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Canned Dreams

A lyrical and moving documentary charting the sometimes disturbing stories of the people and practices behind modern food production.

Even if a screening is sold out, tickets are often available 30 minutes before the start of the film at the box office at each venue.

Canned Dreams

  • Director Katja Gauriloff
  • Producer Joonas Berghäll
  • Screenwriter Katja Gauriloff, Joonas Berghäll, Jarkko T Laine
  • Finland 2012
  • 81 mins
  • Sales Deckert Distribution

This lyrical and episodic documentary builds a moving – and at times shocking – collage of unseen stories behind the mass-produced food we consume today. Using the manufacture of the many components of what some might consider a ‘simple’ can of ravioli as a guiding narrative drive, director Katja Gauriloff takes us across thousands of miles to the numerous countries where each are sourced. Workers share often very personal stories of their experiences, hopes and dreams; their monologues overlaid across images of them grafting in wheat fields, olive groves, bauxite mines, factory farms and abattoirs. Exploring similar terrain to films such as Our Daily Bread, Gauriloff here uses a powerful combination of image and testimony to open up a series of invisible lives (both human and animal) on a much more personal and immediate level, offering a most humbling and thought-provoking insight into our modern globalised world.
Sarah Lutton

Director statement

Canned Dreams is a journey through the phases of food production with a dream-like, almost nightmarish atmosphere. The journey begins in one of the biggest open-pit mines in Brazil and ends after 30,000 kilometres on the shelf of a grocery store in Finland. The idea for the film came from one cheap ready meal sold in Finland, and the wide range of ingredients this can of food contained. We started looking up just how many different countries all these ingredients came from. Despite the research behind this film, it is symbolic and could be about any globally manufactured product. The truth is far more amazing and brutal than film. For me it was obvious from the start that I did not want to concentrate on the chain of production alone, but the people behind it. I wanted to know whose hands picked the tomatoes, what goes on in the head of a pig butcher, and what are the hopes and dreams of someone toiling away in a tin mine. All these people found their way into my film. The real motivation for the film came from the time when I had a summer job at a sausage factory in the beginning of the 1990s. I was 18-years-old and travelled from Lapland to Helsinki to get a job. It was the first and only time I have ever worked in a factory. My job packing sausages on a conveyor belt was both physically demanding and monotonous. There was a break of 7 or 10 minutes every hour, just enough time to run into the break room for a coffee. Those were the best moments in the day, to sit in the break room with other factory women, some of whom had worked there for 30 years, while they had a quick smoke. I did not always understand what they said in their old Helsinki slang, but some of their stories were very racy. I sat there quietly, listening and taking in their life experiences, dreams and hopes. My own dreams lay far away from the dark world of the gloomy factory. It took us four years to make this film. There were many days of travel, new cultures and people. For me this was a grand journey and a personal experience I want to share with the audience. The most important part for me was meeting people. The desire to share their stories was strong among those who had probably never been asked before. I did not find the differences in our language and culture to be a hindrance. We were just two similar people sharing their emotions and lives. The dreams in our hearts are important, because they sustain life. The hope of a brighter future is stored in our dreams.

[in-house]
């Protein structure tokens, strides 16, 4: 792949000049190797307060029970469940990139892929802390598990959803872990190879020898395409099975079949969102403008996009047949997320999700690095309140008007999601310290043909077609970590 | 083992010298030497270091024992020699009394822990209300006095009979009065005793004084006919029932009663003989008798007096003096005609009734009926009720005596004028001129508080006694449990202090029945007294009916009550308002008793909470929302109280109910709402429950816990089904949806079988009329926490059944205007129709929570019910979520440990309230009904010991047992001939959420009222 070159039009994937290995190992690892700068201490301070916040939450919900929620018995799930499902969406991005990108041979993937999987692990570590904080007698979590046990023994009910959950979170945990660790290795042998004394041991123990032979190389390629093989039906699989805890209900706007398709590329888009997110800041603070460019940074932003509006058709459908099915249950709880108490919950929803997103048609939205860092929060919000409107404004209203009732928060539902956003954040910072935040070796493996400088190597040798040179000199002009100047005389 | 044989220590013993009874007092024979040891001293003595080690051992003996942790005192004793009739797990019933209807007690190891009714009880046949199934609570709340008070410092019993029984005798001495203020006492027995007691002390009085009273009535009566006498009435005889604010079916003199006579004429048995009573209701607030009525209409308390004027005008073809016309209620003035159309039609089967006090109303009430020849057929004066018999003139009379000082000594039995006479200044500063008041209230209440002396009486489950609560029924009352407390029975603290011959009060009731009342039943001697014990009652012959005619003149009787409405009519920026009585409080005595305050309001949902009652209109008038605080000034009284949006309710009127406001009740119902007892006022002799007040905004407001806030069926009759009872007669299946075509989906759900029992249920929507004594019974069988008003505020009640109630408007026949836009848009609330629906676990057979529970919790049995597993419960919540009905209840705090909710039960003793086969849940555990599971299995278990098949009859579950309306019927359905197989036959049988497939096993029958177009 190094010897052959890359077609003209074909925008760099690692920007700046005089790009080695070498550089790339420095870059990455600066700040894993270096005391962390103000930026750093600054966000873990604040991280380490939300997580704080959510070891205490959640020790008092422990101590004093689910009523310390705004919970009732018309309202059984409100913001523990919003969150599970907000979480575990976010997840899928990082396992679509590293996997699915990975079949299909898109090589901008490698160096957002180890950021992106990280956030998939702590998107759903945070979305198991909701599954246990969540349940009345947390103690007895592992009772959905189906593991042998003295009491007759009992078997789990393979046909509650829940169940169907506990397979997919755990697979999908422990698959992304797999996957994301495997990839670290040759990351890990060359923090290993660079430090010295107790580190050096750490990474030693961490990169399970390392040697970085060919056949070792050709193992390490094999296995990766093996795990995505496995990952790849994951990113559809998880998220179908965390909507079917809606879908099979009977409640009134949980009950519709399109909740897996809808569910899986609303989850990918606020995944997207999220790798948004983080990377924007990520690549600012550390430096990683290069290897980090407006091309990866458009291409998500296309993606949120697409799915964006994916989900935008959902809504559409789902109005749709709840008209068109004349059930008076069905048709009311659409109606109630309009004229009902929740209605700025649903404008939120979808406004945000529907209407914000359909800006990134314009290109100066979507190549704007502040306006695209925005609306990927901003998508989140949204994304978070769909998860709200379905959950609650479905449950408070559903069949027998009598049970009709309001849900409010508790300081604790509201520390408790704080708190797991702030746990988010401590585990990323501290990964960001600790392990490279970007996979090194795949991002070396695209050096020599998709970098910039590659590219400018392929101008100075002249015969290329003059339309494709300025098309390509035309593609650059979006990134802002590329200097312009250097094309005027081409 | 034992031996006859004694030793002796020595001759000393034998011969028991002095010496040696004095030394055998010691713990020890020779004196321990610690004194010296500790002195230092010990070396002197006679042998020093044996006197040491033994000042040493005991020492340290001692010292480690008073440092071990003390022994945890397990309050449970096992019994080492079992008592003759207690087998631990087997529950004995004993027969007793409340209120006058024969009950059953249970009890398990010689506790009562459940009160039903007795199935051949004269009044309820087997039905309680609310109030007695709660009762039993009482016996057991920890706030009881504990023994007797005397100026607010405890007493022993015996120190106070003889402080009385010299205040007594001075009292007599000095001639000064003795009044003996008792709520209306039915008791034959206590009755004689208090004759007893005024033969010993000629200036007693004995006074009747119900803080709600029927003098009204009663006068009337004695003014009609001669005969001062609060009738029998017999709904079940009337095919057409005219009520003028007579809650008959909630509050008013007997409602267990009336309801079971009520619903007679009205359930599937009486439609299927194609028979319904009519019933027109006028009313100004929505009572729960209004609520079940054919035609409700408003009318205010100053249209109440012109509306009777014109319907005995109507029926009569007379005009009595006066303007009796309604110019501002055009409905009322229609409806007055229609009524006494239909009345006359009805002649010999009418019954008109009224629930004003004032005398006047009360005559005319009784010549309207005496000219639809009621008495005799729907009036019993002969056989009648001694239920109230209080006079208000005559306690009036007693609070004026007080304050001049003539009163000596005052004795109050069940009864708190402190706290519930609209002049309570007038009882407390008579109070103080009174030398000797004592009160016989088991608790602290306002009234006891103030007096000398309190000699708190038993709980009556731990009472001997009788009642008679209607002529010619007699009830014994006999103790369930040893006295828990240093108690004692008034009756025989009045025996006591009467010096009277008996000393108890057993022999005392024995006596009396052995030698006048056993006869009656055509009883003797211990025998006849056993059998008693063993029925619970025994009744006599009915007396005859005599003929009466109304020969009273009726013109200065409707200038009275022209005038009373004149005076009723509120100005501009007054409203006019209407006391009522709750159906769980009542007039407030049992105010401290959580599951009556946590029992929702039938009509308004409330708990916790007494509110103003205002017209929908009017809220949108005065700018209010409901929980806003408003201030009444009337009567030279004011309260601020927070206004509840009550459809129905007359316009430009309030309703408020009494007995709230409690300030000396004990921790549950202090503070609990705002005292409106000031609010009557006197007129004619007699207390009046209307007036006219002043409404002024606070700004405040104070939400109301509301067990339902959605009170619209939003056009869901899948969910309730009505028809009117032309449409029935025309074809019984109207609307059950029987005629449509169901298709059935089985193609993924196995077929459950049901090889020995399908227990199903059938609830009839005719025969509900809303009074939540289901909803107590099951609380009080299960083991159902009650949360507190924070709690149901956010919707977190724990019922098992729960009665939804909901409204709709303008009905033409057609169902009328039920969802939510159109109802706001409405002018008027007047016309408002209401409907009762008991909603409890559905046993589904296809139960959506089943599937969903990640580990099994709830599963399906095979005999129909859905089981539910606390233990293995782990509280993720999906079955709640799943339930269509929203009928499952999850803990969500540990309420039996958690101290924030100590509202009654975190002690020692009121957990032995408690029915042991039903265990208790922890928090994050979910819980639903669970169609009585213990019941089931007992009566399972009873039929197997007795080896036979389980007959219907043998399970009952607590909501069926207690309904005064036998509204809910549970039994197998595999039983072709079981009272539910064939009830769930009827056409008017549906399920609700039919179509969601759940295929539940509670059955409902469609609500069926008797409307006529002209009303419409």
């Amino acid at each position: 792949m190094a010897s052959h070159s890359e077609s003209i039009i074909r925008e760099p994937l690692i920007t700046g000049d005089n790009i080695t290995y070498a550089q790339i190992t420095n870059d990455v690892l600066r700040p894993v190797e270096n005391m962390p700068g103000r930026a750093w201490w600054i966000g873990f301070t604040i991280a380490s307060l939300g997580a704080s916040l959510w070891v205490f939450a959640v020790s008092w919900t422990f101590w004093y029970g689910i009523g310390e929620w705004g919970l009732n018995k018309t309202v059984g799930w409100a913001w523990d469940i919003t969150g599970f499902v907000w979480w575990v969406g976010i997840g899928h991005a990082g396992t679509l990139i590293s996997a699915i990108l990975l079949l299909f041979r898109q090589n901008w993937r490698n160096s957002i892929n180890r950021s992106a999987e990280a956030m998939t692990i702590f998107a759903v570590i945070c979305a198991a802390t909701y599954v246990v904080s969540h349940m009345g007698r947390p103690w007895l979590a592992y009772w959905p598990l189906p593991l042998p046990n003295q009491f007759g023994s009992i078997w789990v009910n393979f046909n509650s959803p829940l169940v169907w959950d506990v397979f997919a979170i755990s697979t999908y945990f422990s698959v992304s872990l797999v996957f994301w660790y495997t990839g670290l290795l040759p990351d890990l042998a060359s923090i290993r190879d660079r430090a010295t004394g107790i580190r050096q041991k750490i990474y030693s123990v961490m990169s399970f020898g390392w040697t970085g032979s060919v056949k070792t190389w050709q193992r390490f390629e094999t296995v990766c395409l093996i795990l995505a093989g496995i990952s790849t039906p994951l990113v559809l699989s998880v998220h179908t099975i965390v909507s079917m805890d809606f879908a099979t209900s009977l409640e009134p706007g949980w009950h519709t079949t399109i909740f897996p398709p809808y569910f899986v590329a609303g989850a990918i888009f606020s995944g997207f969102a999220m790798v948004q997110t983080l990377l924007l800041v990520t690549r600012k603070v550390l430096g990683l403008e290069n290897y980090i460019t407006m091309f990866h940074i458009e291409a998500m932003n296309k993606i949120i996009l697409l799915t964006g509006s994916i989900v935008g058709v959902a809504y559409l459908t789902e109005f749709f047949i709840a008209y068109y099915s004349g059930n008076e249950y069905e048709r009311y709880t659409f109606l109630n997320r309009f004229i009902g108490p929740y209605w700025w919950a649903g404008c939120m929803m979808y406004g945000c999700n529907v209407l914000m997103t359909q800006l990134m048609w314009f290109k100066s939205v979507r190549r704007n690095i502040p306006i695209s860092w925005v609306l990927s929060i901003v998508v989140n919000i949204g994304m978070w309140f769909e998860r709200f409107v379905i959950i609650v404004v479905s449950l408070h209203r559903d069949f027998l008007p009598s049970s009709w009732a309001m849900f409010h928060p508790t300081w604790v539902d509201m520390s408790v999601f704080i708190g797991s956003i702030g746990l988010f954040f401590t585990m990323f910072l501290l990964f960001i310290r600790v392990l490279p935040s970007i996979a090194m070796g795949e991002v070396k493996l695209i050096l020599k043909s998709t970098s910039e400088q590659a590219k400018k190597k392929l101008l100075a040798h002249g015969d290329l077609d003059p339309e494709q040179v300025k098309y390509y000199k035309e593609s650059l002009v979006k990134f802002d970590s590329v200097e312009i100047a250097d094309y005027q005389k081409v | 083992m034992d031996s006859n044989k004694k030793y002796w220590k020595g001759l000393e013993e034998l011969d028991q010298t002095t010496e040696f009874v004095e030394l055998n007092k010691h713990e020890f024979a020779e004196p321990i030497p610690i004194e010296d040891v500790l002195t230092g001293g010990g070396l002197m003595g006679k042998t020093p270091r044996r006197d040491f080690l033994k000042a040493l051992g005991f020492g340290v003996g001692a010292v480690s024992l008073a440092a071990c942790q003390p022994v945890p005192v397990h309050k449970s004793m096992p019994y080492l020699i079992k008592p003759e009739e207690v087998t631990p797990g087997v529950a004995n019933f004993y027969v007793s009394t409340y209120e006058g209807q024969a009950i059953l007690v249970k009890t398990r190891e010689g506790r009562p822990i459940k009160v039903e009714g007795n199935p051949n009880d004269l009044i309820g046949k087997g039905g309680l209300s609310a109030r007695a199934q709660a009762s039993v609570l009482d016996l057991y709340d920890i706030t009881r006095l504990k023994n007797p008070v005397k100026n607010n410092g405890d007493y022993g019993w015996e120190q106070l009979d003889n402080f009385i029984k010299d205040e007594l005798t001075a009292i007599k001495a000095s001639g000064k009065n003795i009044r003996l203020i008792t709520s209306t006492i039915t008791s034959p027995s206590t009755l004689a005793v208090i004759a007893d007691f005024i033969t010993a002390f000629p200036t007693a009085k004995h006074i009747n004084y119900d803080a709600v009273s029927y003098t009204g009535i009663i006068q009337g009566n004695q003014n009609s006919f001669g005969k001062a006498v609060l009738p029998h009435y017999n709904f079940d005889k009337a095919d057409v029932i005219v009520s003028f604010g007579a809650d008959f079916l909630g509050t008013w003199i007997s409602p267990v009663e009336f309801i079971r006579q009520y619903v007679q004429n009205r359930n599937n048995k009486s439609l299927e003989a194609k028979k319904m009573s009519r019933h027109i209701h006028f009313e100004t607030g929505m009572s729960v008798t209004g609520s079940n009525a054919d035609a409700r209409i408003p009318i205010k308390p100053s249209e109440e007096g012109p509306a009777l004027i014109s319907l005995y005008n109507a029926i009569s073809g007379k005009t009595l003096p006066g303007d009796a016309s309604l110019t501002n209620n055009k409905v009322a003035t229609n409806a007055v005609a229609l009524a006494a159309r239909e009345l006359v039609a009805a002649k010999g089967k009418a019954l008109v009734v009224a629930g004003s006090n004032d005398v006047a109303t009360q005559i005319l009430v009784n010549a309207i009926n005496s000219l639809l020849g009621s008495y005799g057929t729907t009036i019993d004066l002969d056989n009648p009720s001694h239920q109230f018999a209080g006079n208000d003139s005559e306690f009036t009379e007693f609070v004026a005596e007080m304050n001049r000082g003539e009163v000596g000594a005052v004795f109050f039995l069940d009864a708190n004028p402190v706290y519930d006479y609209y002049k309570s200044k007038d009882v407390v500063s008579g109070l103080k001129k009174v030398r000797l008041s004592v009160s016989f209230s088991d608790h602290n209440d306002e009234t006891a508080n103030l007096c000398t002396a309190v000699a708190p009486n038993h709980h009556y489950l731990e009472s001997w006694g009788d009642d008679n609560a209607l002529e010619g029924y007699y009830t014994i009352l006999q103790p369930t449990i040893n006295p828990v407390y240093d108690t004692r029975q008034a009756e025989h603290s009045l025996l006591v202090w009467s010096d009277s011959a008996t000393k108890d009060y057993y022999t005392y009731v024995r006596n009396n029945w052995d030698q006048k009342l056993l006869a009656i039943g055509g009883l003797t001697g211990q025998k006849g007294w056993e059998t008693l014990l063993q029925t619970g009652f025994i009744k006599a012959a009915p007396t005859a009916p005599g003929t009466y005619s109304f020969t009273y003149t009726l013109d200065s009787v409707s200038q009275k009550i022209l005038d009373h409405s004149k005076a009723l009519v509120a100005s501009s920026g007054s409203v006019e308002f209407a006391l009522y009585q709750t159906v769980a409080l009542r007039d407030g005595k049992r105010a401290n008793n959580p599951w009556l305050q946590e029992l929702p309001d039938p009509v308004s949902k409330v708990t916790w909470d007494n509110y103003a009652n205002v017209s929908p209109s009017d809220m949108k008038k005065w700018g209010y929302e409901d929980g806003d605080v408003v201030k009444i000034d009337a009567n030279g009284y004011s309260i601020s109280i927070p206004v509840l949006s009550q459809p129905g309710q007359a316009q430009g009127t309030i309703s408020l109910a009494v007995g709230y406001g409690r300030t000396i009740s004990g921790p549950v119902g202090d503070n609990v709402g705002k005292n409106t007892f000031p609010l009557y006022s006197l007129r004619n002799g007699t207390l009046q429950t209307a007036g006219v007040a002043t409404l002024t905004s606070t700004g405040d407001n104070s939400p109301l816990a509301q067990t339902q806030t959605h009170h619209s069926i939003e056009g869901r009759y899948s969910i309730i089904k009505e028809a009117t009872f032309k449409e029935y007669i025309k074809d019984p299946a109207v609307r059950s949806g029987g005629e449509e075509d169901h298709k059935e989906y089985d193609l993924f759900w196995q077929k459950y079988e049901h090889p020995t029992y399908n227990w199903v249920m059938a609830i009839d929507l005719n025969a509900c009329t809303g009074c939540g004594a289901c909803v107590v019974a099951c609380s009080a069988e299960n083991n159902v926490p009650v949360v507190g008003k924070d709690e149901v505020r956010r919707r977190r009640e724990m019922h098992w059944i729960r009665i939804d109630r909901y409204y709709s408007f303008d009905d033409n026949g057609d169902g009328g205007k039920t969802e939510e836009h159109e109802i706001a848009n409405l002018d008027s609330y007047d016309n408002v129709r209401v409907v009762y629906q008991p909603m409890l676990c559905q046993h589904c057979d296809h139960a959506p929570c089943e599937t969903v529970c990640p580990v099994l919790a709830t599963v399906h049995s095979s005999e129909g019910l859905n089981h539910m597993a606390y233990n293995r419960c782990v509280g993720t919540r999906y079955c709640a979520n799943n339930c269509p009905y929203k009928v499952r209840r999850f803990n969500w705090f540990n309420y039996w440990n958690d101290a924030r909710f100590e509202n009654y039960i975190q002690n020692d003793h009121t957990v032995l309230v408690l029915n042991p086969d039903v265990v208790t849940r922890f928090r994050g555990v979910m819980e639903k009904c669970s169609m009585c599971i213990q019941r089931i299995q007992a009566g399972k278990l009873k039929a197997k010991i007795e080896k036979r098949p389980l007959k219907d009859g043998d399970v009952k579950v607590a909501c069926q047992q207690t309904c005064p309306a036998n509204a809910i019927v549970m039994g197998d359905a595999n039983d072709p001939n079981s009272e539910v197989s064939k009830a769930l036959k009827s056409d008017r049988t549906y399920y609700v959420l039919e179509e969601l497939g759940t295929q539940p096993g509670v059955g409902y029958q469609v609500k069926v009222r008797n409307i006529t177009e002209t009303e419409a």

Katja Gauriloff

Director biography

Born in Inari, Lapland, in 1972, she studied film directing at the Tampere University of Applied Sciences, School of Art and Media, and graduated in 2004. She is now part-owner of the Oktober Production Company. Her documentary A Shout into the Wind was awarded the State Quality Support for Cinema Productions in Finland in 2008.


2003 Vanhan miehen viimeinen päivä (The Last Day of His Life) [s]
2004 Hyviä aikeita (Sincere Intentions) [s]; Pei´vv Paašt [doc s]
2007 Huuto Tuuleen (A Shout into the Wind) [doc]
2008 Sopimus (Contract) [doc; co-d]
2012 Canned Dreams [doc]

Read the Time Out review.

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